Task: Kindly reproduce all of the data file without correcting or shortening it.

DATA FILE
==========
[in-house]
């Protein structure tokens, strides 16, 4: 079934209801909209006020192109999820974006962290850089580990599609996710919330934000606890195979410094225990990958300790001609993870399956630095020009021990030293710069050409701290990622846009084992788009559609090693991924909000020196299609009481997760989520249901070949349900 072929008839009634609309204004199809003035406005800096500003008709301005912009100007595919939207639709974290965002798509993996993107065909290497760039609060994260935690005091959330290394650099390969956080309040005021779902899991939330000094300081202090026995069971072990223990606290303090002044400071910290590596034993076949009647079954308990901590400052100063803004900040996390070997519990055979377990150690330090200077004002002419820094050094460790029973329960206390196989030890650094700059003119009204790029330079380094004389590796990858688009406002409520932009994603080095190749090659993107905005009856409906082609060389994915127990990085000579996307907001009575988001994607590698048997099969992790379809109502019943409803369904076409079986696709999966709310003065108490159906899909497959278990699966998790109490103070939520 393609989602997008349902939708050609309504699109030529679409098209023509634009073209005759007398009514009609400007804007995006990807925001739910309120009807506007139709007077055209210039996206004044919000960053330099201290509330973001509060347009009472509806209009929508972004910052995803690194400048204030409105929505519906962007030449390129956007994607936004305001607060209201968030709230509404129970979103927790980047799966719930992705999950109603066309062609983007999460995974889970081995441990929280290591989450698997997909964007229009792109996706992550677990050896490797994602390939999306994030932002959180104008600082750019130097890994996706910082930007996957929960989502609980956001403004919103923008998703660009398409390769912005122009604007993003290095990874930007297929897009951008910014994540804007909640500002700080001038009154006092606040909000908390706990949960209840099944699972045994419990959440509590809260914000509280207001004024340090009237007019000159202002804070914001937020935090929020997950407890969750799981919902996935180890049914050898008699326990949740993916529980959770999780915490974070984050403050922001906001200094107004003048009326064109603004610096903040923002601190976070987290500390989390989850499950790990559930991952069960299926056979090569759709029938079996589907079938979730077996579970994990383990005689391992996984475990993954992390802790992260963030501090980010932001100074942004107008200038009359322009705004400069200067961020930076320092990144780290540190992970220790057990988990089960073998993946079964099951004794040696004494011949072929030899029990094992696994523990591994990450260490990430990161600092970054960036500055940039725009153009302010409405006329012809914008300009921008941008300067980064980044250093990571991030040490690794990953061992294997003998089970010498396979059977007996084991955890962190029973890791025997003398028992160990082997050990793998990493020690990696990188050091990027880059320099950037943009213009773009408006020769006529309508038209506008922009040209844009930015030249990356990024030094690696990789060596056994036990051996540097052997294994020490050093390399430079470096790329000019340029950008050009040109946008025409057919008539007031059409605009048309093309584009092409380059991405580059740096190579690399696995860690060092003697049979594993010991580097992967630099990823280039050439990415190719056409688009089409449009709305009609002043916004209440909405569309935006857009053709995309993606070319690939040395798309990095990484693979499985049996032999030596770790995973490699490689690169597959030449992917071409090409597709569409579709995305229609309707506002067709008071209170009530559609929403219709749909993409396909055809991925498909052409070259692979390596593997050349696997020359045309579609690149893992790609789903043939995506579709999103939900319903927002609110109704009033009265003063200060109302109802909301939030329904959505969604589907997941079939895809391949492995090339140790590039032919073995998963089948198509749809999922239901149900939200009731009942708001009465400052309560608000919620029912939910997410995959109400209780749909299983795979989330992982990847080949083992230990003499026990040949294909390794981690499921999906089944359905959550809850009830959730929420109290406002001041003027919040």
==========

[in-house]
């Protein structure tokens, strides 16, 4: 079934209801909209006020192109999820974006962290850089580990599609996710919330934000606890195979410094225990990958300790001609993870399956630095020009021990030293710069050409701290990622846009084992788009559609090693991924909000020196299609009481997760989520249901070949349900 072929008839009634609309204004199809003035406005800096500003008709301005912009100007595919939207639709974290965002798509993996993107065909290497760039609060994260935690005091959330290394650099390969956080309040005021779902899991939330000094300081202090026995069971072990223990606290303090002044400071910290590596034993076949009647079954308990901590400052100063803004900040996390070997519990055979377990150690330090200077004002002419820094050094460790029973329960206390196989030890650094700059003119009204790029330079380094004389590796990858688009406002409520932009994603080095190749090659993107905005009856409906082609060389994915127990990085000579996307907001009575988001994607590698048997099969992790379809109502019943409803369904076409079986696709999966709310003065108490159906899909497959278990699966998790109490103070939520 393609989602997008349902939708050609309504699109030529679409098209023509634009073209005759007398009514009609400007804007995006990807925001739910309120009807506007139709007077055209210039996206004044919000960053330099201290509330973001509060347009009472509806209009929508972004910052995803690194400048204030409105929505519906962007030449390129956007994607936004305001607060209201968030709230509404129970979103927790980047799966719930992705999950109603066309062609983007999460995974889970081995441990929280290591989450698997997909964007229009792109996706992550677990050896490797994602390939999306994030932002959180104008600082750019130097890994996706910082930007996957929960989502609980956001403004919103923008998703660009398409390769912005122009604007993003290095990874930007297929897009951008910014994540804007909640500002700080001038009154006092606040909000908390706990949960209840099944699972045994419990959440509590809260914000509280207001004024340090009237007019000159202002804070914001937020935090929020997950407890969750799981919902996935180890049914050898008699326990949740993916529980959770999780915490974070984050403050922001906001200094107004003048009326064109603004610096903040923002601190976070987290500390989390989850499950790990559930991952069960299926056979090569759709029938079996589907079938979730077996579970994990383990005689391992996984475990993954992390802790992260963030501090980010932001100074942004107008200038009359322009705004400069200067961020930076320092990144780290540190992970220790057990988990089960073998993946079964099951004794040696004494011949072929030899029990094992696994523990591994990450260490990430990161600092970054960036500055940039725009153009302010409405006329012809914008300009921008941008300067980064980044250093990571991030040490690794990953061992294997003998089970010498396979059977007996084991955890962190029973890791025997003398028992160990082997050990793998990493020690990696990188050091990027880059320099950037943009213009773009408006020769006529309508038209506008922009040209844009930015030249990356990024030094690696990789060596056994036990051996540097052997294994020490050093390399430079470096790329000019340029950008050009040109946008025409057919008539007031059409605009048309093309584009092409380059991405580059740096190579690399696995860690060092003697049979594993010991580097992967630099990823280039050439990415190719056409688009089409449009709305009609002043916004209440909405569309935006857009053709995309993606070319690939040395798309990095990484693979499985049996032999030596770790995973490699490689690169597959030449992917071409090409597709569409579709995305229609309707506002067709008071209170009530559609929403219709749909993409396909055809991925498909052409070259692979390596593997050349696997020359045309579609690149893992790609789903043939995506579709999103939900319903927002609110109704009033009265003063200060109302109802909301939030329904959505969604589907997941079939895809391949492995090339140790590039032919073995998963089948198509749809999922239901149900939200009731009942708001009465400052309560608000919620029912939910997410995959109400209780749909299983795979989330992982990847080949083992230990003499026990040949294909390794981690499921999906089944359905959550809850009830959730929420109290406002001041003027919040």